Gesture Navigation Tutorial for Android

In this Android tutorial, you will learn how to add support for gesture navigation to your app, a feature that was added in Android 10. By Denis Buketa.

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In a world of fragmented devices, manufacturers want modern UIs. Often each manufacturer implements a different solution, making app design and development tough. Developers needed a way to unify the ecosystem. In Android 10, Google added Gesture Navigation, a new system navigation mechanism that replaces the button navigation alternatives with three, unique gestures.

In this tutorial, you’ll learn how to add support for Gesture Navigation to your app by working with a simple app for creating and managing notes: NoteMaker. You’ll learn how to:

  • Make your UI edge-to-edge, allowing your app to display its content behind the status and navigation bars.
  • Leverage insets, determining how much to inset your content to accommodate gesture areas.
  • Override gestures in special cases.

For this tutorial, you need Android Studio and an Android device or emulator with Android 10.

Note: This tutorial assumes you have some previous knowledge of Kotlin and Android programming. If you’re starting with them, check out Kotlin for Android or Your First Kotlin Android App to get familiarized with the language and platform.

Learning the Gestures

Before you start writing code to implement the gestures, it is helpful to learn what the gestures are and how they work. Check them out Below!

The navigating back gesture:

View of map changes to home screen with a swipe from the left.

Swiping in from an edge takes you back. Watch the left edge of the screen. You can swipe in from the left or right edge to go back.

The navigating home gesture:

View of map is swiped up from the bottom and away, leaving the home screen.

Swiping up from the bottom is the gesture for home. Watch the bottom edge of the screen.

The recent apps or overview gesture:

A swipe from the middle shrinks the map view and displays a small Google Maps icon on the smaller map.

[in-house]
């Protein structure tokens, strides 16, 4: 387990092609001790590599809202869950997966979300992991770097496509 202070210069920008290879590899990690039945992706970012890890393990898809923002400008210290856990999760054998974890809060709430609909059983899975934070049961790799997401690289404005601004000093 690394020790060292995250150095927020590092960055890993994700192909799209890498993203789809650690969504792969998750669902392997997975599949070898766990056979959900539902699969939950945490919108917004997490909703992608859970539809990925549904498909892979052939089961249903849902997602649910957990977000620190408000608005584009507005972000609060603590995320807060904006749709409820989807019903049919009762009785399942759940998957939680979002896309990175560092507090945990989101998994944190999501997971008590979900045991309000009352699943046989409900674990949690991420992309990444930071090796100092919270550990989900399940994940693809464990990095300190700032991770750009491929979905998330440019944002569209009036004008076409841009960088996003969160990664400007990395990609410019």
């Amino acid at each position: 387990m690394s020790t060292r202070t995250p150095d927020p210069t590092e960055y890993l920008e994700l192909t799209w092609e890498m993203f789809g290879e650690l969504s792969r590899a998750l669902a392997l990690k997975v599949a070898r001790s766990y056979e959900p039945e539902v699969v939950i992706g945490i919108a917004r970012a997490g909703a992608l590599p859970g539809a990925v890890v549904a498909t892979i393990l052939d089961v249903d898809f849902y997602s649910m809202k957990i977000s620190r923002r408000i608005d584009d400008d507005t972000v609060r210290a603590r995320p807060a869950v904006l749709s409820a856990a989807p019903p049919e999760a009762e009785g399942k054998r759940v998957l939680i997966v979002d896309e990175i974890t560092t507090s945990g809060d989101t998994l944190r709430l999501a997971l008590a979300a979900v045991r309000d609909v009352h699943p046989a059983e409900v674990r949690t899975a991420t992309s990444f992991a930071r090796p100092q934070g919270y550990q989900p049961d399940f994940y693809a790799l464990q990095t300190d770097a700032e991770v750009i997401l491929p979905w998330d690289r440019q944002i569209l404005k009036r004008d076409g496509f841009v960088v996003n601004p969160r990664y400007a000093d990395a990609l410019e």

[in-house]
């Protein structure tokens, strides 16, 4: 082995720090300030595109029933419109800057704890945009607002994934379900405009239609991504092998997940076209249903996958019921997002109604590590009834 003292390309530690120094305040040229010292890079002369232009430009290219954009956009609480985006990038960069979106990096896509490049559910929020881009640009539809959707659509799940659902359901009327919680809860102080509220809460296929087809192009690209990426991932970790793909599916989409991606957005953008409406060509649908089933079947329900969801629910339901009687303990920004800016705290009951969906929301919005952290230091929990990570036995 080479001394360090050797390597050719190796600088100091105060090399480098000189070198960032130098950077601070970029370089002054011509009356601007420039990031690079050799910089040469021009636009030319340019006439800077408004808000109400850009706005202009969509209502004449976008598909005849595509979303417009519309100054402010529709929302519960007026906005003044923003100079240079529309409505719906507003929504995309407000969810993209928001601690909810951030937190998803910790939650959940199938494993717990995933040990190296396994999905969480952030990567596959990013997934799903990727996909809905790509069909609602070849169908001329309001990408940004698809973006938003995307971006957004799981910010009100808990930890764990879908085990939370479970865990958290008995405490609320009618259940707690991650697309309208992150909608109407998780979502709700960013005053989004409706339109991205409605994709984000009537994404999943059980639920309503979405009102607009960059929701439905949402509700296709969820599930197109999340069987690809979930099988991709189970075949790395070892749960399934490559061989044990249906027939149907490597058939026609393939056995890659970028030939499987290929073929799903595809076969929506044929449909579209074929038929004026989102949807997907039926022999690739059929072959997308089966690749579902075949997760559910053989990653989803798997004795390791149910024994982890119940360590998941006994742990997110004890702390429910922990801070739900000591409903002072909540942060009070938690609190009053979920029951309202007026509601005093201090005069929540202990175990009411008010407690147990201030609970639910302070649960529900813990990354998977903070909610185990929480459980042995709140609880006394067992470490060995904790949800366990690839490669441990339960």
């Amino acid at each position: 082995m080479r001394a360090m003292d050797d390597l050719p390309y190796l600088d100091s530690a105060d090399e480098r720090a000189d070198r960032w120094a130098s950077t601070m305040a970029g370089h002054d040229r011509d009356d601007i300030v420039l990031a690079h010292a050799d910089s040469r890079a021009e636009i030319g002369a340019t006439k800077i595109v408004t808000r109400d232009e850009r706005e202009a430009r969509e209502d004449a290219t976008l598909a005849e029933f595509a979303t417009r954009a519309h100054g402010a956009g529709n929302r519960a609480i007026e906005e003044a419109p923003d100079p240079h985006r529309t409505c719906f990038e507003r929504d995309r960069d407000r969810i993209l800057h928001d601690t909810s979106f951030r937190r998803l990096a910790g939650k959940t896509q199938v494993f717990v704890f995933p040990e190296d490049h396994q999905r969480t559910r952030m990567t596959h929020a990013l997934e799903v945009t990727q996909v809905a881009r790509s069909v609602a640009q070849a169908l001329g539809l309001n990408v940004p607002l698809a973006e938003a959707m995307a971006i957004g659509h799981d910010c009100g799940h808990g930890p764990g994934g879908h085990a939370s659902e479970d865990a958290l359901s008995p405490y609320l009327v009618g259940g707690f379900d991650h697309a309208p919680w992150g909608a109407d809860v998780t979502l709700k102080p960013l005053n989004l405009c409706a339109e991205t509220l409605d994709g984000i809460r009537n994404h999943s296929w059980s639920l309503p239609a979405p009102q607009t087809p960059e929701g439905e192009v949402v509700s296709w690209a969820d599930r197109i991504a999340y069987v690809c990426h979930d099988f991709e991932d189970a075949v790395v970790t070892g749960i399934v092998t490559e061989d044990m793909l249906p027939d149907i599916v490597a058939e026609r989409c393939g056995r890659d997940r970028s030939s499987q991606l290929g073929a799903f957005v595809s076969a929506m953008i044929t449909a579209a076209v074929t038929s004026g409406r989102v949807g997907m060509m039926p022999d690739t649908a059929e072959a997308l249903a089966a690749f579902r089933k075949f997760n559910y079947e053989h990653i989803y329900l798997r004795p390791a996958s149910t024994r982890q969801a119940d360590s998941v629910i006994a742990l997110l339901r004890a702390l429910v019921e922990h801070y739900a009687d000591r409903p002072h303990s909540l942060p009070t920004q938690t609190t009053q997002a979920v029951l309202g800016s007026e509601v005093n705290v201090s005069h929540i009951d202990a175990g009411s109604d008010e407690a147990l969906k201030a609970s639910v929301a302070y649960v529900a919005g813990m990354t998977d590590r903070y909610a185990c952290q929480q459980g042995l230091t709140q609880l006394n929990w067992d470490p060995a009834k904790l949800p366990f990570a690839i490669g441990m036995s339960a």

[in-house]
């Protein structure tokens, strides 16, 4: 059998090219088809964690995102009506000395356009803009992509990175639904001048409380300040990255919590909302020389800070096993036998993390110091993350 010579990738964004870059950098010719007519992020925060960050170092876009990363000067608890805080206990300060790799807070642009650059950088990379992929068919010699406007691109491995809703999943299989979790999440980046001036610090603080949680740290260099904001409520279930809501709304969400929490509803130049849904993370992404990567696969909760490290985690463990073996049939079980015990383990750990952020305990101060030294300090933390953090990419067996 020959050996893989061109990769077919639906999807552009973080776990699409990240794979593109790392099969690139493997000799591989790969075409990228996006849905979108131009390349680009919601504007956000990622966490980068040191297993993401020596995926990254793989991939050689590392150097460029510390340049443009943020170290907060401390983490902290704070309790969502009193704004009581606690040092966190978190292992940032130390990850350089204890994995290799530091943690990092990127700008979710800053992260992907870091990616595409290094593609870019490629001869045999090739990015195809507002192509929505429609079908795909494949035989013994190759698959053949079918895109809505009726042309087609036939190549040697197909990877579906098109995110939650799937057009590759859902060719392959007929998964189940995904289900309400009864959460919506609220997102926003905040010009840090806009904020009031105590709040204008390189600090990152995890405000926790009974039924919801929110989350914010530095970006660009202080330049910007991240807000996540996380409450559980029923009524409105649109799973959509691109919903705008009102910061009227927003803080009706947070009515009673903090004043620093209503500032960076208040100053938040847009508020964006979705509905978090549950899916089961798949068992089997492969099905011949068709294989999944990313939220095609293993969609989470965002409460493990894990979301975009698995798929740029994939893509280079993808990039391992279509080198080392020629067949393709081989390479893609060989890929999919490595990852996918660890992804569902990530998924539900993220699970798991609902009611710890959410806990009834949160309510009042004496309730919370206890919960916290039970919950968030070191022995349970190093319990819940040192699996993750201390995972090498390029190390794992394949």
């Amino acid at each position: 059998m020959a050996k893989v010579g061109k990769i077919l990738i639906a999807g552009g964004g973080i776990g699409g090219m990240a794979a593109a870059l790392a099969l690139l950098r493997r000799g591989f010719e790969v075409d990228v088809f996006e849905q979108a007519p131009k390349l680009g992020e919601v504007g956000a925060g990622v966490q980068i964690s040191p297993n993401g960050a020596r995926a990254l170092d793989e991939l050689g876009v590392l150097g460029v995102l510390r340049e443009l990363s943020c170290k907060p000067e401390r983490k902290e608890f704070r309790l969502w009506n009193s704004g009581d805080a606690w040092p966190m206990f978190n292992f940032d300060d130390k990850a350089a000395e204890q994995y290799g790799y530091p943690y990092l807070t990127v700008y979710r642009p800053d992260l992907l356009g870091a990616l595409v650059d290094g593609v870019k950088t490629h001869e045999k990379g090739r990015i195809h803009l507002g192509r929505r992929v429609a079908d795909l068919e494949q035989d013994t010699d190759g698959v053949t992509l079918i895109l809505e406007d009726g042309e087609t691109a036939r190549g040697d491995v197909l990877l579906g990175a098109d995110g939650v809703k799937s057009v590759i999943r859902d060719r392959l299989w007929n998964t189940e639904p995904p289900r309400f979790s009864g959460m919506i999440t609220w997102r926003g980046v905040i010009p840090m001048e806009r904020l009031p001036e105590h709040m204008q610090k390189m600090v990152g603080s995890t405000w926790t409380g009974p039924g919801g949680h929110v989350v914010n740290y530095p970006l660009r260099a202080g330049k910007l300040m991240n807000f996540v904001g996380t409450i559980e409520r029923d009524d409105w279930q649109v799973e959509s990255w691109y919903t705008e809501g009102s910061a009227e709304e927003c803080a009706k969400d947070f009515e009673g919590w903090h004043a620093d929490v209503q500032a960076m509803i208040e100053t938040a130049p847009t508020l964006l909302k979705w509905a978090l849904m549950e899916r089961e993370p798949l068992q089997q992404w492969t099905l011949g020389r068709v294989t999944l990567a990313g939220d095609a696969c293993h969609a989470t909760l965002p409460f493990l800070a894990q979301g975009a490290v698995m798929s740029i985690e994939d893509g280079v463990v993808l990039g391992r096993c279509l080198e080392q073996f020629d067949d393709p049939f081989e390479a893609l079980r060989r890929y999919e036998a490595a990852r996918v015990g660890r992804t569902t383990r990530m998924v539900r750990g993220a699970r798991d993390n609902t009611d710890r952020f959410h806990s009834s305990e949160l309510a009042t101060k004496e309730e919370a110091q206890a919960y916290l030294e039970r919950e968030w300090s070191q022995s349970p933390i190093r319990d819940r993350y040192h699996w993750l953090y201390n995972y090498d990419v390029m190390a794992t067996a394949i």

Finally, swiping up and holding in the middle takes you to your recent apps or overview. Watch the bottom edge of the screen. Now that you’ve seen the gestures, it’s time to see how they are implemented in an app.

Getting Started

Start by downloading the materials by clicking the Download Materials button at the top or bottom of the tutorial. Open the begin project in Android Studio. You’re ready to go!

To get yourself familiar with the app, enable 3-button navigation in your phone settings. You can find this option in System ‣ Gestures ‣ System navigation. Don’t worry, you’ll switch to gesture navigation in a few moments.

Build and run your project in Android Studio. You’ll see the Note Overview screen. Take your time and explore the app before you continue.

A blank screen with notes in a header at the top and a round plus button on the bottom right.

Click the button on the bottom right corner and you’ll see the screen where you can edit your note. You can pick a color for your note or delete the note by using the controls in the bottom sheet. Edit the note’s title and content according to the image below. Select the color for the note.

A note titled My First Note and with the text Let's make this note yellow. A selection of small colored squares at the bottom of the screen.

Finally, click the check-mark button on the top right corner to save the note. On the Note Overview screen, you can see the note you created.

The previously blank note screen with the My First Note information in a yellow box.

Seeing the Problem at Hand

Now, you’ll see why you need to check your app’s behavior with gesture navigation enabled. Go to your device settings and search for System navigation. You’ll find a screen like this: